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Movie Review: Avengers – Age of Ultron

Yes, we have already reached another summer blockbuster movie season. I’ve already seen this sucker twice and have let it settle for a bit before writing this.

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Starring:
Robert Downey Jr, Chris Evans, Jeremy Renner
Director:
Joss Whedon (Serenity, The Avengers)
Rating: M
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And so it is that Marvel’s all-conquering cinematic universe has completed its second “cycle” (well, almost – there’s still technically Ant-Man left in July). Even though it seems like yesterday that his first Avengers movie changed cinematic history by tying up four movies of build-up with a very pretty, rather hilarious bow, Joss Whedon has returned with his second and final major contribution to the increasingly expansive web of continuity that is the MCU. And while it’s probably fair to say that it would have been impossible for Age of Ultron to match the euphoric sense of triumph achieved by its predecessor, something tells me that we’ll be lamenting the lack of Whedon come the third movie. He just gets ensemble stories like this.

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What’s the Best Marvel Movie?

Well, would you look at that. The release of Guardians of the Galaxy means there are now ten movies out in the wild from Marvel Studios. You know what that means…

Here’s my personal ranking of the films, from my least to most favourite. You will probably disagree. Mild plot spoilers might follow.
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10. The Incredible Hulk

In truth it’s been a while since I saw this one, but I don’t really have much interest in seeing it again, which probably explains why it’s at the bottom of my list. The Incredible Hulk is not a bad movie, and it’s certainly better than the Eric Bana – Ang Lee green monster movie from 2003. Tim Roth makes a cool bad guy and that bit at the end turns out to be critical to the Marvel Cinematic Universe as a whole, but the film’s dark, gritty tone means it is missing much of the sense of fun that makes the rest of the Marvel Studios movies so memorable.

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Movie Review: Guardians of the Galaxy

Even though this movie just came out in Australian cinemas officially, I feel so behind the times right now. So many of my friends got advanced screening tickets…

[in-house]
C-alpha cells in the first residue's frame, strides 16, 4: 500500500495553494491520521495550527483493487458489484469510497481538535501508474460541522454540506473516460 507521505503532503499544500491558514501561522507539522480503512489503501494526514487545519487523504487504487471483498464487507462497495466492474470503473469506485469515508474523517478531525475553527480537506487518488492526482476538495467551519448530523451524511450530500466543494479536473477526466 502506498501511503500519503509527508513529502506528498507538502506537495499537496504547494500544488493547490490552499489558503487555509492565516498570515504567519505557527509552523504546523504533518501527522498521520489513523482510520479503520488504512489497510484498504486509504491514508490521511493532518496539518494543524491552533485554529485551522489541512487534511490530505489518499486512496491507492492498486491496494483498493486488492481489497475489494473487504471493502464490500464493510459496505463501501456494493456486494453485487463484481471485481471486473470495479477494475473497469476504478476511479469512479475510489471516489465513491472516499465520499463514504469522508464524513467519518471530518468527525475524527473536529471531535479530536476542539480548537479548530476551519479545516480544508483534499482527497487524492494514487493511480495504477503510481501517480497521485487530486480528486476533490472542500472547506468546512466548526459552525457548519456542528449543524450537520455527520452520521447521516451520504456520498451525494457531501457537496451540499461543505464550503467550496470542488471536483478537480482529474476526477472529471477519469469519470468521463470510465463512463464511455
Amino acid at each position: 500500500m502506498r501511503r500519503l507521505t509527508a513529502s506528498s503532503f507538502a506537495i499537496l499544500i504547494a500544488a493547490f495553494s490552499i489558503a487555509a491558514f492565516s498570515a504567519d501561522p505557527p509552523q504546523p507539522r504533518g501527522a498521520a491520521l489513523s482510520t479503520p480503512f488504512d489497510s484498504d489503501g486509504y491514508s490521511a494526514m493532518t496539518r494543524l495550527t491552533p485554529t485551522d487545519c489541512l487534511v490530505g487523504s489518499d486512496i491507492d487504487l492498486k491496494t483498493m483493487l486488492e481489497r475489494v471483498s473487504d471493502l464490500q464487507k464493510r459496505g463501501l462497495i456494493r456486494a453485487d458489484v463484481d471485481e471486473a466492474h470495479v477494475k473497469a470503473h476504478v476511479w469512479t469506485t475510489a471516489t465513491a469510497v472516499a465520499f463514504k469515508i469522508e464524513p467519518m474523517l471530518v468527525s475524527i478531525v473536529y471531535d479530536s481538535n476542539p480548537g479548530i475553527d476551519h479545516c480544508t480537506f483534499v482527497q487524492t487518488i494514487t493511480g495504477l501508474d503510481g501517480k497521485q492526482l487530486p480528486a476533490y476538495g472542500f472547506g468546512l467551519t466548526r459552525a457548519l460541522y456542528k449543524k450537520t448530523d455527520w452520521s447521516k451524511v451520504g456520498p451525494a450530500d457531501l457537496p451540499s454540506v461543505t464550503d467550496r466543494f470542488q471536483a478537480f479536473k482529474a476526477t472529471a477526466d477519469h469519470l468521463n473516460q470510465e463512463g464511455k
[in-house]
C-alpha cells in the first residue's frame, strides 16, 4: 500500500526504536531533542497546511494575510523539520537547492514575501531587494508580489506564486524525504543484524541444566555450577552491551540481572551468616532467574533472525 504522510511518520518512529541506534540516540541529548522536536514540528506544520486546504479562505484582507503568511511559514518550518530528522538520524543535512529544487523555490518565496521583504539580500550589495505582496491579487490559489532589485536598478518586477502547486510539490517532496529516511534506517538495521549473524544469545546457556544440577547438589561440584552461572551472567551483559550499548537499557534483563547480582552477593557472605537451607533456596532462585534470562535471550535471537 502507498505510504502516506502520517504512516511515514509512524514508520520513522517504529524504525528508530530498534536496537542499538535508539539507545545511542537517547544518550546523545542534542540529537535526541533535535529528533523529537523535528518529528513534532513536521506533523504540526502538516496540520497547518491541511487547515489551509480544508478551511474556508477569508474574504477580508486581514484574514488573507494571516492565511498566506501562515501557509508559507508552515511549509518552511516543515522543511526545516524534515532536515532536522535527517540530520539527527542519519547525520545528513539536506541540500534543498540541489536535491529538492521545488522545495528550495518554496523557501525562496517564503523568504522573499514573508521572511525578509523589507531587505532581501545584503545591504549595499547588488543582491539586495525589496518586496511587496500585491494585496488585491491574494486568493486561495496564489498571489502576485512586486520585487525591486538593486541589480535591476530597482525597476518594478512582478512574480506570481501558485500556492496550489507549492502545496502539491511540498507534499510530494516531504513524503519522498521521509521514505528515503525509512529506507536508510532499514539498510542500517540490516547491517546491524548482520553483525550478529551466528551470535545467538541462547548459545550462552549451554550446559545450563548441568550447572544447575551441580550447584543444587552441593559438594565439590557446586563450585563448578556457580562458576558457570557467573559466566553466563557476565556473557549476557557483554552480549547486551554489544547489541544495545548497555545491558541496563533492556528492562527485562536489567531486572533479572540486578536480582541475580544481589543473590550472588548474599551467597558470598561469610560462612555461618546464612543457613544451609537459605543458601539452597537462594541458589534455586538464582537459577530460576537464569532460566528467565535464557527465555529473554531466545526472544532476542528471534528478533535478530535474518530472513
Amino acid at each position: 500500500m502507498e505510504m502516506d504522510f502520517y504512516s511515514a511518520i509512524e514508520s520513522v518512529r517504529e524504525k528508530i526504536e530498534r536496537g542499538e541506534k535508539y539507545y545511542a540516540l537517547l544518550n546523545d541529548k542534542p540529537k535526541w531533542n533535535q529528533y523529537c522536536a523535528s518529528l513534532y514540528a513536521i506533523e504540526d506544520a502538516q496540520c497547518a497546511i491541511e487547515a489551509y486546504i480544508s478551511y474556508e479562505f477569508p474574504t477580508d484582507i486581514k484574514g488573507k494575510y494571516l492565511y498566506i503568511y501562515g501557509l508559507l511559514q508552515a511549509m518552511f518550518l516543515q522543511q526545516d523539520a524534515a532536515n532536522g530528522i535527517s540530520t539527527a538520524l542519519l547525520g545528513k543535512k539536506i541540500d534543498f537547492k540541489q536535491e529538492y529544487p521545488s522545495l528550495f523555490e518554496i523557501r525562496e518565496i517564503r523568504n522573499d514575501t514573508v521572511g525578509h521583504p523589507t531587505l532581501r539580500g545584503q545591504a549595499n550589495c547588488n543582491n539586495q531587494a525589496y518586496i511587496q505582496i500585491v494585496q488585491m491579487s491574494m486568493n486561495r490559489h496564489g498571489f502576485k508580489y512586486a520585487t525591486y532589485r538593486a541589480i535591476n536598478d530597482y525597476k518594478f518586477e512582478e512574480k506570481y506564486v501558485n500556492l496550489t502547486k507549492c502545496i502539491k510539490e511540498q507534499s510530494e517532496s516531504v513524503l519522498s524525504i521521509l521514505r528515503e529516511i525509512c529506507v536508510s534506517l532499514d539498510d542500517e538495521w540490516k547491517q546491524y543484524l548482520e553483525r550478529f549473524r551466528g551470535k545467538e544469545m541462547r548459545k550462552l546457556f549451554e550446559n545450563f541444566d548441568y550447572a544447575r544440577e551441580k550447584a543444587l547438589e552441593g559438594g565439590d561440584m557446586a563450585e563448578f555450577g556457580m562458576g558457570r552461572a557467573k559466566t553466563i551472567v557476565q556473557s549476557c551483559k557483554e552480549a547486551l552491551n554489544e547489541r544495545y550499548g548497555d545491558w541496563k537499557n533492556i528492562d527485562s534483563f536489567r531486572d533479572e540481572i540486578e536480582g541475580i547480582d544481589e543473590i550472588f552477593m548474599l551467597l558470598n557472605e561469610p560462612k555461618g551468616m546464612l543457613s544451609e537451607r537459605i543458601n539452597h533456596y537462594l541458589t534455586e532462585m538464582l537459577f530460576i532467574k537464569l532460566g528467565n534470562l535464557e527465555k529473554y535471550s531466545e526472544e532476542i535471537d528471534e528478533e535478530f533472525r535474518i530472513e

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Starring:
Chris Pratt, Zoe Saldana, Dave Bautista
Director:
James Gunn (Slither, Super)
Rating: M
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I often talk about how important expectation is to how you perceive a movie (or anything, really), but I didn’t really know what to expect quality-wise from Guardians of the Galaxy. I mean sure, the trailers and interviews sold it as a wild west-style sci-fi action comedy, and that is thus far a different and exciting direction for Marvel Studios, but it was also billed as another team-up movie “from the studio that brought you The Avengers“, which arguably made it a more ambitious project because none of the five members of the titular Guardians had enjoyed any prior screen time, while each of the four main Avengers got his own movie. And yet the Hollywood studio with the longest hot streak at the moment has once again married a promising small-time director (Super‘s James Gunn this time) with a big budget and a clear sense of fun to create a real winner. Obscure subject matter it may be, but Guardians of the Galaxy is great.

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Movie Review: X-Men Days of Future Past

Ooh boy, been waiting for this one for a while…

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Starring:
Hugh Jackman, Jennifer Lawrence, Michael Fassbender
Director:
Bryan Singer (The Usual Suspects, X-Men)
Rating: M
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What’s this? A good multi-superhero movie that isn’t made by Marvel Studios?

As movie franchises go, the X-Men movies mean a lot to me. Not only do I remember where I was when I first saw X-Men III: The Last Stand in cinemas back in 2006, I also remember what I was wearing and who I was with. I was so damn excited for that movie and to see it play out as such a mess after the first two X-Men films had literally made me interested in comic book mythology was not the greatest feeling. Three years later the release of the underdone and just generally awful X-Men Origins: Wolverine meant the franchise was suddenly “only 50% good”, and while 2011’s X-Men First Class was a triumphant return to form with a fun political twist and last year’s The Wolverine didn’t suck, the franchise was still lagging far behind the efforts of Disney’s Marvel cinematic universe. And there was still that lingering bad taste in my mouth from 2006. Well, not anymore.